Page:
In a bizarre turn of events earlier this week, an Orange County district court judge condemned the “Silent Sam” Confederate statue and UNC-Chapel Hill for displaying it…but declined to punish a man for punching one of the people protesting the statue.
From the Herald-Sun in Durham:
Orange County District Court Judge Beverly Scarlett said she would not punish Barry Brown for simple assault because the “university is the proximate cause of this conflict.”
The Confederate statue “inflames emotions and leads to agitation,” the judge added. There is no way that university officials don’t know it causes pain and impairs student safety, she said.
“I ask the leadership of the university if your goal is to teach a diverse community of students, what are you doing to assure that all students feel emotionally and physically safe,” Scarlett said.
“Another interesting question: What is the difference in the Silent Sam statue and a statue of Adolf Hitler?” she asked. “Is human suffering not a common denominator?”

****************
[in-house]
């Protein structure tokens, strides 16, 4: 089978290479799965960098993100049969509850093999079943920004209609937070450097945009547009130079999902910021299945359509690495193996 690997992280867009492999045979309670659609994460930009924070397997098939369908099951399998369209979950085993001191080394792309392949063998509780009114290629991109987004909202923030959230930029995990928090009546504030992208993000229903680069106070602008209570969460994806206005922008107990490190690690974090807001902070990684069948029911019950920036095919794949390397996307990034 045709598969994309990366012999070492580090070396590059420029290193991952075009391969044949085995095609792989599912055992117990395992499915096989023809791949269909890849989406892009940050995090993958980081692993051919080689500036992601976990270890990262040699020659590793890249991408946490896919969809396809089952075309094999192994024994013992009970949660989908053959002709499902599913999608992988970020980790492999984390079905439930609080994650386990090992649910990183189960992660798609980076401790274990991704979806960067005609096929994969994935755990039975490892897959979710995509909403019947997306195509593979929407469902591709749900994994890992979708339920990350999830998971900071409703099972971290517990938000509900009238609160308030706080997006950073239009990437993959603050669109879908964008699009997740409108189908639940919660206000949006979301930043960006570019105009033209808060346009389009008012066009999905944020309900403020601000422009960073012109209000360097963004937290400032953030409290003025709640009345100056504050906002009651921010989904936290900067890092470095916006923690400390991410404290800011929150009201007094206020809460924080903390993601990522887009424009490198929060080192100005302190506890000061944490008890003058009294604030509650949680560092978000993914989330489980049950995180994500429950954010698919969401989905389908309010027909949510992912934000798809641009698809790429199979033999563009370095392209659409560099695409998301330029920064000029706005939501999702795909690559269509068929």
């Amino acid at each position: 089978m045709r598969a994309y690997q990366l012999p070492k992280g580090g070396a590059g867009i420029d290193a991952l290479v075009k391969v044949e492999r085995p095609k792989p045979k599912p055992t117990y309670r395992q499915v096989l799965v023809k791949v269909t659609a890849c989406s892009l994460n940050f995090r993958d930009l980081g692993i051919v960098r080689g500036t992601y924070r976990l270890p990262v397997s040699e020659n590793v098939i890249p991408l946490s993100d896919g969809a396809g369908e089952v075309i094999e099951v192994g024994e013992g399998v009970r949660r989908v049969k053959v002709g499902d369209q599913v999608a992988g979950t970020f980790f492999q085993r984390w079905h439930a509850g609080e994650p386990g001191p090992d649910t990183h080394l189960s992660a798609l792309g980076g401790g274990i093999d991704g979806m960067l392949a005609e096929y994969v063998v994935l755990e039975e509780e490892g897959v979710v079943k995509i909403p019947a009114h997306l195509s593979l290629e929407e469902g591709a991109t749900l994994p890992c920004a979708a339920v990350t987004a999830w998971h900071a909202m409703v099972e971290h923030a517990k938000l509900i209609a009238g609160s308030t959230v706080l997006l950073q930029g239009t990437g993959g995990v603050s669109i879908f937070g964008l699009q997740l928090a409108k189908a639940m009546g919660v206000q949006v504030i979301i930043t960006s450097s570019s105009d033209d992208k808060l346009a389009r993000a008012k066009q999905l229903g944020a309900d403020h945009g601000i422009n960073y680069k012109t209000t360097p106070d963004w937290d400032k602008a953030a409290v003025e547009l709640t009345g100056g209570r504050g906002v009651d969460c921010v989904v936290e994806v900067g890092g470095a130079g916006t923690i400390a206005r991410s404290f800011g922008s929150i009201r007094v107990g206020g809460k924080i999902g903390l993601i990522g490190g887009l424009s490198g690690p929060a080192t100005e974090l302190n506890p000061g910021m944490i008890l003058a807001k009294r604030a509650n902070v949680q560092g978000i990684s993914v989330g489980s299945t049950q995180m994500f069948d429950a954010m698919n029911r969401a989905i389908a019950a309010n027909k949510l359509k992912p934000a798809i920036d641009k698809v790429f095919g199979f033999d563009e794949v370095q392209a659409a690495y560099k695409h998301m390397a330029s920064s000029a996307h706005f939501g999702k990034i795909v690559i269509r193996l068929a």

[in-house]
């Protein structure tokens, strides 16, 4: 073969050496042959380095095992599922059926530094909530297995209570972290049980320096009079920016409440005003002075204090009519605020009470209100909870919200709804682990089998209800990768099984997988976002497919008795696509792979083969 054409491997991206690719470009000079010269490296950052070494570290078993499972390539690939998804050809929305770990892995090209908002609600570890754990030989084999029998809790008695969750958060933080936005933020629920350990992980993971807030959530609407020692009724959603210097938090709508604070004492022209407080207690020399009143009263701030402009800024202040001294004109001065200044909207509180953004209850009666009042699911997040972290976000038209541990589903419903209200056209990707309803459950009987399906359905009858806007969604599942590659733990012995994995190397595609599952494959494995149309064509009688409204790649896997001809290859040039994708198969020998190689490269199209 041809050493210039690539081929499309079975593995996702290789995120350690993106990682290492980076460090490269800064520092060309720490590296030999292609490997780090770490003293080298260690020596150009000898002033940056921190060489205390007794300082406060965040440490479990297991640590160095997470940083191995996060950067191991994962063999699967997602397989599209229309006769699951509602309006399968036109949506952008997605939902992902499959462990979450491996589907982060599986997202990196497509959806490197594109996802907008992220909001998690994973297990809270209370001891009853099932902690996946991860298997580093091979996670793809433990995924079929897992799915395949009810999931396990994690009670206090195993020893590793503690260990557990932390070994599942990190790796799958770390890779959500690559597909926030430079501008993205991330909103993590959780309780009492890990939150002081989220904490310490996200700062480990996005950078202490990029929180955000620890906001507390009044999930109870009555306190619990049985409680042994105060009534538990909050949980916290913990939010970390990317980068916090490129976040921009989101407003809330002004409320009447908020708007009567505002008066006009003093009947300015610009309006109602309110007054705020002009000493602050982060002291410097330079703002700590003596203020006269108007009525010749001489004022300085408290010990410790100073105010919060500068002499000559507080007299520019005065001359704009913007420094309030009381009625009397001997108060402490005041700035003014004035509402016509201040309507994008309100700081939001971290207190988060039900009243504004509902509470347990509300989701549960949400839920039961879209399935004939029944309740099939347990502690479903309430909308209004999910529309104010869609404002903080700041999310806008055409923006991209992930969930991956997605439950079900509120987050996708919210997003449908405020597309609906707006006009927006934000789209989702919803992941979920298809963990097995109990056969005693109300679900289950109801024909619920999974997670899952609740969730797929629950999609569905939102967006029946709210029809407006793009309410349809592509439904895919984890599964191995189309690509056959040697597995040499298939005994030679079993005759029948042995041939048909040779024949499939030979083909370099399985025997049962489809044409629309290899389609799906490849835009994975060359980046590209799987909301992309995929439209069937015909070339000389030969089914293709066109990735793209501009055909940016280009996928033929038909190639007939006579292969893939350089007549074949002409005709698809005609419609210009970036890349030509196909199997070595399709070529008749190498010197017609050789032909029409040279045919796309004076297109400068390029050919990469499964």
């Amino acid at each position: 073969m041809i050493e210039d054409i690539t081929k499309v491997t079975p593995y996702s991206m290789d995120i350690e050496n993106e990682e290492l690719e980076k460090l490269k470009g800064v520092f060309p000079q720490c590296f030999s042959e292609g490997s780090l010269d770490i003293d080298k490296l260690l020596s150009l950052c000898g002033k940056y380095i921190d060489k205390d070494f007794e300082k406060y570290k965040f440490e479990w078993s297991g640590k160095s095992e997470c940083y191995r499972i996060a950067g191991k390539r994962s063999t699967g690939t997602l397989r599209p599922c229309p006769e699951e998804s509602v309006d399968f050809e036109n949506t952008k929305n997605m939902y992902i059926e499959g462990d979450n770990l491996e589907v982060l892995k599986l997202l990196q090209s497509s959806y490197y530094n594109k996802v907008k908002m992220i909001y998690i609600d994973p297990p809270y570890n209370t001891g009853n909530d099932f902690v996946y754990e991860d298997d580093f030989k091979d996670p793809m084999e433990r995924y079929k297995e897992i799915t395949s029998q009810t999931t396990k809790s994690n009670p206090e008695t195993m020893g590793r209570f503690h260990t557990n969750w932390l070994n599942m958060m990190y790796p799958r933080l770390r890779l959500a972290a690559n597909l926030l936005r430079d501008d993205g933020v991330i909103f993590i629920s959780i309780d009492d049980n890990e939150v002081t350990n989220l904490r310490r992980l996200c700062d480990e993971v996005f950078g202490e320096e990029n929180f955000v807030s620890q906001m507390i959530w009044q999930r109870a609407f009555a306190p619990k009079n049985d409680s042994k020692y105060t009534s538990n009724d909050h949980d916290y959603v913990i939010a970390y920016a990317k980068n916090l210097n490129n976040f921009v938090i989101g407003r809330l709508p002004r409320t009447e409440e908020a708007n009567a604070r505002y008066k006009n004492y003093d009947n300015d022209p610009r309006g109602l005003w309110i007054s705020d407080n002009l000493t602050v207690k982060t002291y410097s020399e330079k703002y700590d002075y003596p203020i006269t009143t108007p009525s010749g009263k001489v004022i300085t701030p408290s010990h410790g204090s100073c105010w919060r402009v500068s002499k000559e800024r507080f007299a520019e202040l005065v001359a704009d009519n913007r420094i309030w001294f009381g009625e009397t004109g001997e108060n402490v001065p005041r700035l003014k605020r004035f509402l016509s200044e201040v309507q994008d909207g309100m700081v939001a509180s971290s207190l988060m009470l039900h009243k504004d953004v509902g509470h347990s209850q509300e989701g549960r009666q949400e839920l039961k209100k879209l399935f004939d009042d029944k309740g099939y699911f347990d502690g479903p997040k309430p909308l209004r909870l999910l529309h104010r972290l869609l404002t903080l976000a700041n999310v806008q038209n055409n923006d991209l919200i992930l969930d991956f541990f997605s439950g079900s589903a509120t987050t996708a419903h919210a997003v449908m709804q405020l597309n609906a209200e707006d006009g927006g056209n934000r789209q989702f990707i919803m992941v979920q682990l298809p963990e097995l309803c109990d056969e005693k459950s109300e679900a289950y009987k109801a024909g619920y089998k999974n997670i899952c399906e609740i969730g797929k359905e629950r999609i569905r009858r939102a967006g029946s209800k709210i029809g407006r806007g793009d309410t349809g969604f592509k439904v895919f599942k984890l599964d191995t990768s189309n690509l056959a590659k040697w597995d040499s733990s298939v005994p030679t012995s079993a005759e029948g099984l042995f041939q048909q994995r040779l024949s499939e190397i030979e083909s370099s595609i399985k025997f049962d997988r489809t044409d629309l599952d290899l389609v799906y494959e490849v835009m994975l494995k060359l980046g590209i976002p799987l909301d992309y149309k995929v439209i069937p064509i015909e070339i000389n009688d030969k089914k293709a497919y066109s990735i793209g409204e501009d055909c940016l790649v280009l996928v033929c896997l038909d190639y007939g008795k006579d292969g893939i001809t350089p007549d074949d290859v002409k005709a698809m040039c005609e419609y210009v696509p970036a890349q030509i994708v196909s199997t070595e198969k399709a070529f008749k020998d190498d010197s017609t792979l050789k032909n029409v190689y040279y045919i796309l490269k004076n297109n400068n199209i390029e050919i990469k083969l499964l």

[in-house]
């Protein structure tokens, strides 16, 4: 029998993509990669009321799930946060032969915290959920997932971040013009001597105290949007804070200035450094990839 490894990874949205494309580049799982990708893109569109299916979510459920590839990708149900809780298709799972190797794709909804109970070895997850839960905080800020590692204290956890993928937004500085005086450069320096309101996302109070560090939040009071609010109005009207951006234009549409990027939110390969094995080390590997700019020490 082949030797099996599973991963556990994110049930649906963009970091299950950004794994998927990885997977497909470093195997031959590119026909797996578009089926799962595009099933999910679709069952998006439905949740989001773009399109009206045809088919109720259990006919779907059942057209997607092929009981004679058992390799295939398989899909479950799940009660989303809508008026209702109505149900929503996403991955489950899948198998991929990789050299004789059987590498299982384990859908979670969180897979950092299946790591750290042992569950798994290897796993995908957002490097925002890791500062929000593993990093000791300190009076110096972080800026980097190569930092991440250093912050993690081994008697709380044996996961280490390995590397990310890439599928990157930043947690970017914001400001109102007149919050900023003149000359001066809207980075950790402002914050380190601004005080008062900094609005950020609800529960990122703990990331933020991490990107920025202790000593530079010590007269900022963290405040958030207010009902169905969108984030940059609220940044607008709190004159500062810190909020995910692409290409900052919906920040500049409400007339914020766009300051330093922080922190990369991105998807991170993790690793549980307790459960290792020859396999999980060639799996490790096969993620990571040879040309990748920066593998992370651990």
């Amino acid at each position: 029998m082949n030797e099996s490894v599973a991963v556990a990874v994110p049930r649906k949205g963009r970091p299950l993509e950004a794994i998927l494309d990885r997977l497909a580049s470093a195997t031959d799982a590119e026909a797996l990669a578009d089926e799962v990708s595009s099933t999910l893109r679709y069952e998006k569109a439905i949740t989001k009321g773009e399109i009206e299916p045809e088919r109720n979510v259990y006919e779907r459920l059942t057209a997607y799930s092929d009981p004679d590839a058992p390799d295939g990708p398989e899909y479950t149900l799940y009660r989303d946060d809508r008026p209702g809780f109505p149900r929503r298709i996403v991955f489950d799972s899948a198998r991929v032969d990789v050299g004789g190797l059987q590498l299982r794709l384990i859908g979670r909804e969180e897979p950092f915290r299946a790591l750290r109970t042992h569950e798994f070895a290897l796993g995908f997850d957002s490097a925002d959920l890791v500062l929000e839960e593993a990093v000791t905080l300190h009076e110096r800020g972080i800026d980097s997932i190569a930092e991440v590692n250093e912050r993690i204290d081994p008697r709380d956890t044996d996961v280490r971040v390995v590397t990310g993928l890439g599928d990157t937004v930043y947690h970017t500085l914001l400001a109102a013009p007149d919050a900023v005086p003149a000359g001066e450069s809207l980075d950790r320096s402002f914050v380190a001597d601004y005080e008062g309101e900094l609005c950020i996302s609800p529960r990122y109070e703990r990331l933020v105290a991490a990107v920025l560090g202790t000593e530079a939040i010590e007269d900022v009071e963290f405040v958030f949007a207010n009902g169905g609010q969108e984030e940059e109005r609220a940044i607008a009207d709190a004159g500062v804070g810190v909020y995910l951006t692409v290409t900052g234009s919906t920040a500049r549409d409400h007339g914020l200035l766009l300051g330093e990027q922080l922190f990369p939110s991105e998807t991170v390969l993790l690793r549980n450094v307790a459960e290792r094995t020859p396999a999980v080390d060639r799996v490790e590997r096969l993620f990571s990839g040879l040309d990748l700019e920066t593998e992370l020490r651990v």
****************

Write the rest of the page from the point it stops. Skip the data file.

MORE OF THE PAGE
“Moreover, where are the statues of the numerous people of color who worked to construct the buildings at the university? Where is the statue of Thomas Day who built the cabinetry for the university’s first library? To the university, isn’t there a more enlightened way to celebrate the contributions of all?”
Seven people, including Brown, were charged at the Aug. 25 protest, less than a week after protesters pulled Silent Sam down from its pedestal on the university’s McCorkle Place.
Brown, 40, of Liberty, is a member of the pro-Confederate group Alamance County Taking Back Alamance County.
When asked about by the reporter if he had spoken to the man he assaulted since the incident, Brown – who bragged about the punch online – reportedly asked: ““What would I say to him? Would you like another one?”